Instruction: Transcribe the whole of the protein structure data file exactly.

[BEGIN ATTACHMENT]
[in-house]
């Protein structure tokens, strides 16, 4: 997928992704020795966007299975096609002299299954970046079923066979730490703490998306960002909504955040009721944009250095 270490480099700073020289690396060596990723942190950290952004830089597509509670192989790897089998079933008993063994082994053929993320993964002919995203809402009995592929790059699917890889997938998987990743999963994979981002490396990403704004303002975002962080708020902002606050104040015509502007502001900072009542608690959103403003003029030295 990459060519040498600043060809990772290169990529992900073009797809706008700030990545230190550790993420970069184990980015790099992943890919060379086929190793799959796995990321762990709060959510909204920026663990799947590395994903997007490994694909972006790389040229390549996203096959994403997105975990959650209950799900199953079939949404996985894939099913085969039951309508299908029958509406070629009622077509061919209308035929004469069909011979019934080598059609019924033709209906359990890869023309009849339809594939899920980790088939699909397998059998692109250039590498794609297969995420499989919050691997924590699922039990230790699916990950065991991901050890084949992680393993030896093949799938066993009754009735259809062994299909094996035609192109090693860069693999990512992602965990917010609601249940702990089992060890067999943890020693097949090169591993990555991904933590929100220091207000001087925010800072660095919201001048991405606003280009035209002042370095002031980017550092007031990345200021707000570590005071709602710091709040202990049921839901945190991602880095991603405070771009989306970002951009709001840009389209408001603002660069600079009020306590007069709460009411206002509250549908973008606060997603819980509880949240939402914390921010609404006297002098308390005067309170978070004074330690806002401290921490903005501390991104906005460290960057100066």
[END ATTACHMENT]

[in-house]
């Protein structure tokens, strides 16, 4: 997928992704020795966007299975096609002299299954970046079923066979730490703490998306960002909504955040009721944009250095 270490480099700073020289690396060596990723942190950290952004830089597509509670192989790897089998079933008993063994082994053929993320993964002919995203809402009995592929790059699917890889997938998987990743999963994979981002490396990403704004303002975002962080708020902002606050104040015509502007502001900072009542608690959103403003003029030295 990459060519040498600043060809990772290169990529992900073009797809706008700030990545230190550790993420970069184990980015790099992943890919060379086929190793799959796995990321762990709060959510909204920026663990799947590395994903997007490994694909972006790389040229390549996203096959994403997105975990959650209950799900199953079939949404996985894939099913085969039951309508299908029958509406070629009622077509061919209308035929004469069909011979019934080598059609019924033709209906359990890869023309009849339809594939899920980790088939699909397998059998692109250039590498794609297969995420499989919050691997924590699922039990230790699916990950065991991901050890084949992680393993030896093949799938066993009754009735259809062994299909094996035609192109090693860069693999990512992602965990917010609601249940702990089992060890067999943890020693097949090169591993990555991904933590929100220091207000001087925010800072660095919201001048991405606003280009035209002042370095002031980017550092007031990345200021707000570590005071709602710091709040202990049921839901945190991602880095991603405070771009989306970002951009709001840009389209408001603002660069600079009020306590007069709460009411206002509250549908973008606060997603819980509880949240939402914390921010609404006297002098308390005067309170978070004074330690806002401290921490903005501390991104906005460290960057100066």